The Rocket Model: Teaching Teams How to Win


Rocket ModelResults are the what of teamwork, whereas the seven components of the Rocket Model© are the how of teamwork. The relationship between Results and the components of the Rocket Model© is not perfect—some teams do well when they shouldn’t and vice versa. For example, a team may be dysfunctional but have great products or face weak competitors. Such teams, however, will fail when faced with strong competition. Other teams may lose even though they do everything right. Still others may achieve poor Results due to a single, underperforming component of the Rocket Model© (e.g. a team killer, the lack of resources, or poor accountability may prevent a team from winning). We believe that teams need to have at least moderate scores on all seven components of the Rocket Model© if they are to compete successfully.

Effective and ineffective leaders differ in their ability to obtain superior Results. Most organizations are staffed with managers who don’t achieve Results; poor leaders are the biggest obstacles to team or group performance. A critical but often overlooked role of a leader is to teach the team how to win. Athletic team coaches and heads of military combat units tend to do this well – they evaluate the competition and devise strategies and tactics to defeat them. They define team member roles and responsibilities, make members practice, provide feedback and coaching, upgrade talent, and hold members accountable for performance.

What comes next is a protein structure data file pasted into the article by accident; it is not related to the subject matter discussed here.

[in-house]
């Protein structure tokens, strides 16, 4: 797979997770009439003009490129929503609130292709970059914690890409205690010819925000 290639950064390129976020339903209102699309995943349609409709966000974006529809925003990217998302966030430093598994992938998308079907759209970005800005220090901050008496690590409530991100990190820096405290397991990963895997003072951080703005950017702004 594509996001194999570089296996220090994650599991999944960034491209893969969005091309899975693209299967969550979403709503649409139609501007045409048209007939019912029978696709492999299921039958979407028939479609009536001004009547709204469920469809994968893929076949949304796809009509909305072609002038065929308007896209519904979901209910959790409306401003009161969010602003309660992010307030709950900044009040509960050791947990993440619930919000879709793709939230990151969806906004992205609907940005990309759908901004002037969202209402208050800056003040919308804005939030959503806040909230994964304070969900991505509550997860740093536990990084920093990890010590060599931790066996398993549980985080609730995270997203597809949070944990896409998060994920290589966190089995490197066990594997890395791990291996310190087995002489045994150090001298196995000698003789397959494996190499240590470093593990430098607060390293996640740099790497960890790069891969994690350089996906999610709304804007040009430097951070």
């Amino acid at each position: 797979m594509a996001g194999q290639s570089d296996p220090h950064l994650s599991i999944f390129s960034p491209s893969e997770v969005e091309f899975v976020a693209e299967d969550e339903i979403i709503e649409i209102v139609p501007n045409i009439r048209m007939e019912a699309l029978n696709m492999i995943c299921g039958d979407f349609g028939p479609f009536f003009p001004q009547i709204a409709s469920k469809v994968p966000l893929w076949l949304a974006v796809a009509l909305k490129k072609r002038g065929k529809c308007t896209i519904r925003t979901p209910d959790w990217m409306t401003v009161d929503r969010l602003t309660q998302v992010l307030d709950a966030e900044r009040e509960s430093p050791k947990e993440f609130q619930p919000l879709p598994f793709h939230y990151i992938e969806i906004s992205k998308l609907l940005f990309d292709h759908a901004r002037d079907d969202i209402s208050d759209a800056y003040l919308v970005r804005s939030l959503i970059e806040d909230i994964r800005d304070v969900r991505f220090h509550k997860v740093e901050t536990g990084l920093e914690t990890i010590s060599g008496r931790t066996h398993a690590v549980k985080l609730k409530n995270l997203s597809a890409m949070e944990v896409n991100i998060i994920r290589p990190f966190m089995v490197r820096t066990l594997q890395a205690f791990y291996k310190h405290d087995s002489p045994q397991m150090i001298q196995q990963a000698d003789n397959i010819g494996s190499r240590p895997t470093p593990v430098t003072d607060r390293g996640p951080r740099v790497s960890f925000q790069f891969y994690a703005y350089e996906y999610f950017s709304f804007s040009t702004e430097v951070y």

Leaders can use three mechanisms to teach their teams how to win. First, set clear metrics and goals that are benchmarked against the competition. These goals might include market share, survey results, analysts’ recommendations, and customer complaints. Given the amount of data available to modern organizations, it is usually easy to find benchmarking information that teams can use to set winning goals.

Second, review team performance regularly. Periodic team scorecard reviews will help members understand where they are succeeding and where they are falling short. These reviews should include discussions about how to improve performance; leaders can also use this time to provide feedback and coaching on proposed solutions.

Third, teach members how to win by creating action plans. These action plans need to state the steps members must take to implement solutions, steps that eventually become roadmaps for winning. The best leaders capitalize on all three techniques to drive team performance.